RACHEL Thompson is only 25 and yet not only is she a published novelist, having begun her first book while still at school, but is well on her way to producing a second and has also been nominated for a national award.
So how did she do it, and what makes her so sure she will have a second success in such a fragile market? Rachel says it’s all down to perseverance and self-belief.
She smiles: “I was about 15 when I started the book but I was always dabbling in writing, whether it was short stories or just creating characters.
“I particularly love creating strong female characters who have a lot to deal with in their lives, and initially that’s all I was thinking when I created the book’s central character, Maria Vasquez.
“I feel characters such as Maria often get forgotten about in genres that are sometimes seen as very ‘male’, such as science fiction and crime.”
Three years after conjuring her protagonist, Rachel completed her action-packed science fiction novel Beneath The Surface.
It was snapped up by Pegasus Elliot MacKenzie Publishers Ltd, a Cambridge-based company that says it was drawn to Rachel’s original storyline and descriptive style of writing.
She laughs: “It certainly didn’t happen overnight and to be honest I didn’t quite believe it until I saw the printed book, complete with its cover and price tag.
“But in all seriousness getting it published was very hard, and I was rejected a lot. But when you don't really expect anything to come of it you don't tend to get too upset by it.”
Rachel says her bible was The Writers’ and Artists’ Yearbook, which is published annually by A & C Black Ltd.
She says: “I simply never thought that my story would get made into a book so when Pegasus finally wrote back showing some interest it was a complete shock. The key is perseverance. I was fully prepared to go through every publisher and agent listing in the yearbook.
“That book definitely helped to keep me on track and remain practical about what can sometimes be a fairly emotional and potentially soul-destroying process. It allowed me to pitch my manuscript to the correct publishers.”
Rachel managed to do all this while studying for a degree in history and archaeology at Liverpool University and working part time. The graduate, of Kenton, Newcastle, who attended Ponteland High School, said: “I did try to get an agent at first, but when I got nowhere I thought I would just see how I fared on my own.”
The gamble paid off, and Rachel was nominated for this year’s Betty Trask award for first time authors under 35, organised by the Society of Authors.
She says: “I would love to get the book noticed and hopefully get a few more sales but not because I'm looking for fame and fortune.
“Ideally, like most writers I’d like to make enough money to be able to write full time, and sales figures really help to get that second and third book noticed.
“If someone feels they have a good piece of work then they have to be prepared for a struggle, but once they see their book in print it’s worth it. In fact, I must confess I nip into Waterstone’s occasionally just to see it on the shelves and it gives me an incredible buzz.”
Rachel, who currently works at Segedunum, the Roman museum at Wallsend, while also studying for a Masters degree in Museum Studies at Newcastle University, was lucky to maintain a high level of control over the finished work.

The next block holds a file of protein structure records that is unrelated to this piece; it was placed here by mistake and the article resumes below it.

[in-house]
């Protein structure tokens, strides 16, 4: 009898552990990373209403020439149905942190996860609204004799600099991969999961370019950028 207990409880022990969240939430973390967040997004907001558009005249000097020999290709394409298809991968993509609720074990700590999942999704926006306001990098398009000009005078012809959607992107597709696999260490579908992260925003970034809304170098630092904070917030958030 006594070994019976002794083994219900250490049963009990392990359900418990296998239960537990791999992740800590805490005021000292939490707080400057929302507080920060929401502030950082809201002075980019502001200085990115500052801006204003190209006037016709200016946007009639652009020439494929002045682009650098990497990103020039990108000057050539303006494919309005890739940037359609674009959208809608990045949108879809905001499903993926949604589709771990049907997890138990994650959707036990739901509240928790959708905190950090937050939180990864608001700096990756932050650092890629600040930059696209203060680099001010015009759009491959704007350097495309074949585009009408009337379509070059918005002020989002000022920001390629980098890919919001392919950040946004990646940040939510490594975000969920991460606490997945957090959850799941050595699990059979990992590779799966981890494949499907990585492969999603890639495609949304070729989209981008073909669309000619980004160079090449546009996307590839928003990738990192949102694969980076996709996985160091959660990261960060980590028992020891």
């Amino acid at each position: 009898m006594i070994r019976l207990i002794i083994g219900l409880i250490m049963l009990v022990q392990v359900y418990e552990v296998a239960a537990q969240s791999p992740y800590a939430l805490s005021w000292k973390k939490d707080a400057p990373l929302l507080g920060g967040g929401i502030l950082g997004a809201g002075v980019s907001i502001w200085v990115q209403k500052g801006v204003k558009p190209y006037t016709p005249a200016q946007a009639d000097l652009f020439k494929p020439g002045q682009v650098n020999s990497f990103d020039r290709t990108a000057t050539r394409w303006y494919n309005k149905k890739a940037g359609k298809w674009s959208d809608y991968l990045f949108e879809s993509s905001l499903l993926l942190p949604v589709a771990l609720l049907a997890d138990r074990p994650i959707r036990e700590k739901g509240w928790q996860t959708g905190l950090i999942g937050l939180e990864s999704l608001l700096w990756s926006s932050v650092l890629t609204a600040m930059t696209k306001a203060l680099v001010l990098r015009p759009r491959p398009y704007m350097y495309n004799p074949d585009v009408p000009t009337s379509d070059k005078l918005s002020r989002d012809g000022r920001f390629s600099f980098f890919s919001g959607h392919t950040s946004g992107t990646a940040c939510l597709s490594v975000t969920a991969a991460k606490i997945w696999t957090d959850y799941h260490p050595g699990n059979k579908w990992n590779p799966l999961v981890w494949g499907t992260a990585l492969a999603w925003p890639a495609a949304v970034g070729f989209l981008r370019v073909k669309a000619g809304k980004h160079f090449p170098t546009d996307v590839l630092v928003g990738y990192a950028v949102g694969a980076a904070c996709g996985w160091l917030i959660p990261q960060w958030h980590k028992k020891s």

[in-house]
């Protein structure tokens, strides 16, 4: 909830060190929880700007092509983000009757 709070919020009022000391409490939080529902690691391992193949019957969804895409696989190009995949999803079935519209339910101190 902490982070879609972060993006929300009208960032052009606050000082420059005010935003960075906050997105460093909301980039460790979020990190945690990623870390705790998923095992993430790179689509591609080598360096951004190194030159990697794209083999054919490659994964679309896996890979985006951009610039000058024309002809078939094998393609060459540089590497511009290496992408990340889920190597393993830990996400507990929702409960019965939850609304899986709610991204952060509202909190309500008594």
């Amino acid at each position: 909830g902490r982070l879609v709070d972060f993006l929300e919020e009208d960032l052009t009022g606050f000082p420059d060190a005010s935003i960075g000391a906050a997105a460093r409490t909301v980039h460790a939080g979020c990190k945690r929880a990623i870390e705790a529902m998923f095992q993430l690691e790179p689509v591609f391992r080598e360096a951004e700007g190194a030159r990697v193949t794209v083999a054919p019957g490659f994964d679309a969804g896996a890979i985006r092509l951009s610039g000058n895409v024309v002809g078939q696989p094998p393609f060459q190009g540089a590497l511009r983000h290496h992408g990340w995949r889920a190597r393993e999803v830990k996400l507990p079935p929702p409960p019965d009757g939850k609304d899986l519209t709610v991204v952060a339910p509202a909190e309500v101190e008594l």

She said: “It’s very easy to get intimidated by the idea of being published and I think you have to be careful not to relinquish all control. After all it is a work you believe in and you should be a part of the decisions that help to create the final bound novel.
“Of course, compromise is important, and you must be open to suggestions and alterations, but you shouldn’t be afraid to speak your mind either.” Rachel rejected two suggested cover designs for her book before selecting the one that was used for the final print.
She adds: “If you’ve struggled to get your work published, which everybody has, then you should stick with it to make sure the final product is going to be something you are as proud of as you can be.”
Rachel says : “I wrote the first two parts of Beneath The Surface quite a while before the third part, when it really expanded and took on a life of its own. It was at that point that I went back and added quite a lot to the initial draft, but it all came from an idea, a seed which grew.
“I obviously carried out research into small town USA, in which the book is set, and then how the FBI works, for example.
“Then I suppose I began with just a skeleton, based on the main characters and their relationships with one another at its core.
“However, throughout the journey major changes were made because I found I just wasn’t satisfied by the first two parts of the book. It started off small and just seemed to become something bigger.”
Rachel, who lives with long term partner Barnaby Baron, 24, says: “I wouldn’t show anyone the story for such a long time. I don’t think I even let Barnaby or my parents read it until the publication process had already begun.
“But Barnaby, my parents and the rest of my family and friends have been incredibly supportive and I couldn’t have done it without them.”
Rachel’s new manuscript is still in it’s earliest stage of conception but she is confident that having made it through the door of publishing, she can carry on.
She says: “This book is totally different to Beneath The Surface.
“I’m certainly not taking it for granted that Pegasus, or any other publisher, will be biting my hand off to get a look at it, and I fully expect another struggle this time around.”
Beneath The Surface is on sale at £9.99.